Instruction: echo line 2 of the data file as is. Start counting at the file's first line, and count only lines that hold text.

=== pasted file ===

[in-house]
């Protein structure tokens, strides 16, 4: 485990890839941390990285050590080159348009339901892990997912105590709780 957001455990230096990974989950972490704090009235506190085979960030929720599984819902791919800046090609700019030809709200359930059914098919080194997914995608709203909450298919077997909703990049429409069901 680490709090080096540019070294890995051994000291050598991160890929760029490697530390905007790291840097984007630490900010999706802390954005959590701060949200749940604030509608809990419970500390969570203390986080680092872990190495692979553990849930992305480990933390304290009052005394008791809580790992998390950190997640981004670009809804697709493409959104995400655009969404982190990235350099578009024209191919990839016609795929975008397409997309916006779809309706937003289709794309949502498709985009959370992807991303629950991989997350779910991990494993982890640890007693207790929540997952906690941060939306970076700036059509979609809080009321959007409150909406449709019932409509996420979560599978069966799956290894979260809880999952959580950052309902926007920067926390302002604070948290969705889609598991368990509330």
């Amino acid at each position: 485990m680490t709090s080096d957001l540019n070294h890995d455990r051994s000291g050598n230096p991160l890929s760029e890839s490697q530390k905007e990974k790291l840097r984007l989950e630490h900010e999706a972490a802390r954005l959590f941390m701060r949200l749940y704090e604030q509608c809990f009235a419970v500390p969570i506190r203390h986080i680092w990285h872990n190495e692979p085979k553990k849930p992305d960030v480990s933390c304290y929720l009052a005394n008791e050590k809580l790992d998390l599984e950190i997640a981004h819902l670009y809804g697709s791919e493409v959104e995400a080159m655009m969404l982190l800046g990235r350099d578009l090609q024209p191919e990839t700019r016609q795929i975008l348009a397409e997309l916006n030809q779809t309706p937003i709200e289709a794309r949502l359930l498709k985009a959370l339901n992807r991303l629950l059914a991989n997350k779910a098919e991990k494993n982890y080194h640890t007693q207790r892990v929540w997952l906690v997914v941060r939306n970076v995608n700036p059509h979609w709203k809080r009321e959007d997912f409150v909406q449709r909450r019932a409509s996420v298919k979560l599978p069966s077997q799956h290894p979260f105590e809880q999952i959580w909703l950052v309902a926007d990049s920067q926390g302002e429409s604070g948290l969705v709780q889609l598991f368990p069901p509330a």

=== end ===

């Protein structure tokens, strides 16, 4: 485990890839941390990285050590080159348009339901892990997912105590709780 957001455990230096990974989950972490704090009235506190085979960030929720599984819902791919800046090609700019030809709200359930059914098919080194997914995608709203909450298919077997909703990049429409069901 680490709090080096540019070294890995051994000291050598991160890929760029490697530390905007790291840097984007630490900010999706802390954005959590701060949200749940604030509608809990419970500390969570203390986080680092872990190495692979553990849930992305480990933390304290009052005394008791809580790992998390950190997640981004670009809804697709493409959104995400655009969404982190990235350099578009024209191919990839016609795929975008397409997309916006779809309706937003289709794309949502498709985009959370992807991303629950991989997350779910991990494993982890640890007693207790929540997952906690941060939306970076700036059509979609809080009321959007409150909406449709019932409509996420979560599978069966799956290894979260809880999952959580950052309902926007920067926390302002604070948290969705889609598991368990509330």